(B) If a system takes more than one repeat sample at the monitoring location required for triggered source water monitoring under § 141.402(a), and more than one repeat sample is E. coli-positive, the system has violated the E. coli MCL and must also comply with § 141.403(a)(1).
(C) If all repeat samples taken at the monitoring location required for triggered source water monitoring are E. coli-negative and a repeat sample taken at a monitoring location other than the one required for triggered source water monitoring is E. coli-positive, the system has violated the E. coli MCL, but is not required to comply with § 141.402(a)(3).
(6) States may review, revise, and approve, as appropriate, repeat sampling proposed by systems under paragraphs (a)(5)(i) and (ii) of this section. The system must demonstrate that the sample siting plan remains representative of the water quality in the distribution system. The State may determine that monitoring at the entry point to the distribution system (especially for undisinfected ground water systems) is effective to differentiate between potential source water and distribution system problems.
(b) Special purpose samples. Special purpose samples, such as those taken to determine whether disinfection practices are sufficient following pipe placement, replacement, or repair, must not be used to determine whether the coliform treatment technique trigger has been exceeded. Repeat samples taken pursuant to § 141.858 are not considered special purpose samples, and must be used to determine whether the coliform treatment technique trigger has been exceeded.
(c) Invalidation of total coliform samples. A total coliform-positive sample invalidated under this paragraph (c) of this section does not count toward meeting the minimum monitoring requirements of this subpart.
(i) The laboratory establishes that improper sample analysis caused the total coliform-positive result.
(ii) The State, on the basis of the results of repeat samples collected as required under § 141.858(a), determines that the total coliform-positive sample resulted from a domestic or other non-distribution system plumbing problem. The State cannot invalidate a sample on the basis of repeat sample results unless all repeat sample(s) collected at the same tap as the original total coliform-positive sample are also total coliform-positive, and all repeat samples collected at a location other than the original tap are total coliform-negative (e.g., a State cannot invalidate a total coliform-positive sample on the basis of repeat samples if all the repeat samples are total coliform-negative, or if the system has only one service connection).
(iii) The State has substantial grounds to believe that a total coliform-positive result is due to a circumstance or condition that does not reflect water quality in the distribution system. In this case, the system must still collect all repeat samples required under § 141.858(a), and use them to determine whether a coliform treatment technique trigger in § 141.859 has been exceeded. To invalidate a total coliform-positive sample under this paragraph, the decision and supporting rationale must be documented in writing, and approved and signed by the supervisor of the State official who recommended the decision. The State must make this document available to EPA and the public. The written documentation must state the specific cause of the total coliform-positive sample, and what action the system has taken, or will take, to correct this problem. The State may not invalidate a total coliform-positive sample solely on the grounds that all repeat samples are total coliform-negative.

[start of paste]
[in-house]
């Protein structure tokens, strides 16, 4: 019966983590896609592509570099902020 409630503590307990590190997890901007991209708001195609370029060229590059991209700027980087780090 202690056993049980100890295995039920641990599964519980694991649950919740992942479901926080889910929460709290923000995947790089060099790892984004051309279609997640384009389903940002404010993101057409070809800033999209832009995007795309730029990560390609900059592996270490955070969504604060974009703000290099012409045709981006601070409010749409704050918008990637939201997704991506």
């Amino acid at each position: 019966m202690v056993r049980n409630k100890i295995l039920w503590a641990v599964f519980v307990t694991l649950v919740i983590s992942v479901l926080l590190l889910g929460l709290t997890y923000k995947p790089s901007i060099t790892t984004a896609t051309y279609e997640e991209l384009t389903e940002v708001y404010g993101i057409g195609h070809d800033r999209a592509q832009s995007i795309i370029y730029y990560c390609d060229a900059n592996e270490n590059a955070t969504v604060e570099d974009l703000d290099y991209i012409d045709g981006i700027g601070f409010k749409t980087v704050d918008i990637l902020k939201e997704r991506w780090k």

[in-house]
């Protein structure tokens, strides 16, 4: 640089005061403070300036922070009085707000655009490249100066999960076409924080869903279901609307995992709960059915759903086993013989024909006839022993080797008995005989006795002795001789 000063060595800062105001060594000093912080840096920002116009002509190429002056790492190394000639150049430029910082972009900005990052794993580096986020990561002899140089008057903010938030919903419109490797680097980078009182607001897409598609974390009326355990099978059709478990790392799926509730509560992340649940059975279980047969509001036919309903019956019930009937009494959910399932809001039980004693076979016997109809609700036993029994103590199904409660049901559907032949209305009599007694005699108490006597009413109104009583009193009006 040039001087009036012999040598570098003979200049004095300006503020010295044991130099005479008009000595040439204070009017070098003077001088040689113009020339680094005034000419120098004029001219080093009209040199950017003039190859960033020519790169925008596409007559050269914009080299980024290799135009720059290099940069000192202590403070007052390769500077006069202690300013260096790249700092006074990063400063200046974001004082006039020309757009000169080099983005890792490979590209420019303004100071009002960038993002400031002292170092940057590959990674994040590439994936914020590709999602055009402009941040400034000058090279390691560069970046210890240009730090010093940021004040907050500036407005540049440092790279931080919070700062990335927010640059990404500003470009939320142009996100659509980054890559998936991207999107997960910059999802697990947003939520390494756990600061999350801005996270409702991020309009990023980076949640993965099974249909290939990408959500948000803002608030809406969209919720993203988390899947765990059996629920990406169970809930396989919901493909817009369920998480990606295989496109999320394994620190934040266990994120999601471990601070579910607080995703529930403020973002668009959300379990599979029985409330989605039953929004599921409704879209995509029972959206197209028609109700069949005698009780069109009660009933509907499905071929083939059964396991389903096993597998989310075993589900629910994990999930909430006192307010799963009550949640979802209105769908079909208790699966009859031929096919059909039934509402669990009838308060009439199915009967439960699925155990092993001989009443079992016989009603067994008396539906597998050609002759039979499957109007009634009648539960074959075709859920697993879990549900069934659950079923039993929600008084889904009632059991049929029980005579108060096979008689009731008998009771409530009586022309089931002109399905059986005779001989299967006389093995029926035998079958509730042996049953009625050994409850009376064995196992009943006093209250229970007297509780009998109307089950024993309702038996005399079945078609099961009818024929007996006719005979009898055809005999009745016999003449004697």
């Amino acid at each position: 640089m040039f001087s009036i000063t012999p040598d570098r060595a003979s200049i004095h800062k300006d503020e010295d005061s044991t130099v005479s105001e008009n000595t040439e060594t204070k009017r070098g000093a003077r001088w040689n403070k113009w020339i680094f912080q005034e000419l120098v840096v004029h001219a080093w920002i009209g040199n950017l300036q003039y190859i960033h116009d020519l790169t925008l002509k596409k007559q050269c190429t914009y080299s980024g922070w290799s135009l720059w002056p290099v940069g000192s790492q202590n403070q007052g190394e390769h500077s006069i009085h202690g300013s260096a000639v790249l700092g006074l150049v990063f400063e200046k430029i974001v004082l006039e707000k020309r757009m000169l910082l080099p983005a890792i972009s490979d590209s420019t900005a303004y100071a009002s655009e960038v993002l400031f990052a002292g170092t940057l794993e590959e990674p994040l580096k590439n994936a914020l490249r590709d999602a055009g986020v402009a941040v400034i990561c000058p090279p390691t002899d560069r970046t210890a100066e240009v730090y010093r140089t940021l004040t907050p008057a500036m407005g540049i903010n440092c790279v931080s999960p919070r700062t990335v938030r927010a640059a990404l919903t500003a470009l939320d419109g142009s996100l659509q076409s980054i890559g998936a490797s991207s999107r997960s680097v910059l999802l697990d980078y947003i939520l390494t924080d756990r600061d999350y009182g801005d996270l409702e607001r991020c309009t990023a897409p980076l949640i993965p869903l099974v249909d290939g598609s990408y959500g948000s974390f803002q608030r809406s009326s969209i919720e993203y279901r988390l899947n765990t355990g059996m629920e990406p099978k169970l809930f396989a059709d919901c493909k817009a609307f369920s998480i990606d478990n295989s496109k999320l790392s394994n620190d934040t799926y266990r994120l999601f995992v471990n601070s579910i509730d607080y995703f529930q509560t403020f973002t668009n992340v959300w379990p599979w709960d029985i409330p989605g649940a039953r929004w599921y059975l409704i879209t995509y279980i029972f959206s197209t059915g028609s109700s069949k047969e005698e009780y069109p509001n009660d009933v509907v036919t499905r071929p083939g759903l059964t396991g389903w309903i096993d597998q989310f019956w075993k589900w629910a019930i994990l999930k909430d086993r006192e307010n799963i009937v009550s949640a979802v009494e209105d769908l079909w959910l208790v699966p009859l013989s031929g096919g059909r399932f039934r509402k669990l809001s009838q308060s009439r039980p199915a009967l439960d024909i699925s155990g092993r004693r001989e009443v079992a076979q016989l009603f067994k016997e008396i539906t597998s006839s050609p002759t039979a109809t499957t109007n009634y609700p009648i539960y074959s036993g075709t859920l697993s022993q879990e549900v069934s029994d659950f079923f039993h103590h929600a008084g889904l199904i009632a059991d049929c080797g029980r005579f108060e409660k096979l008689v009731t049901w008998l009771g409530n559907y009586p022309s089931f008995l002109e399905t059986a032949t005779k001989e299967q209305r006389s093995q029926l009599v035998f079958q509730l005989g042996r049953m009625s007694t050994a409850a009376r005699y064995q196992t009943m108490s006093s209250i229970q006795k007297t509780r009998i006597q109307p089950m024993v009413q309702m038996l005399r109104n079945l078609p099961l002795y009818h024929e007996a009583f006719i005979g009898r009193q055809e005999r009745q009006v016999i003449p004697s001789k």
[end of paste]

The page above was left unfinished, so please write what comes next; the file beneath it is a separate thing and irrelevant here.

(2) A laboratory must invalidate a total coliform sample (unless total coliforms are detected) if the sample produces a turbid culture in the absence of gas production using an analytical method where gas formation is examined (e.g., the Multiple-Tube Fermentation Technique), produces a turbid culture in the absence of an acid reaction in the Presence-Absence (P-A) Coliform Test, or exhibits confluent growth or produces colonies too numerous to count with an analytical method using a membrane filter (e.g., Membrane Filter Technique). If a laboratory invalidates a sample because of such interference, the system must collect another sample from the same location as the original sample within 24 hours of being notified of the interference problem, and have it analyzed for the presence of total coliforms. The system must continue to re-sample within 24 hours and have the samples analyzed until it obtains a valid result. The State may waive the 24-hour time limit on a case-by-case basis. Alternatively, the State may implement criteria for waiving the 24-hour sampling time limit to use in lieu of case-by-case extensions.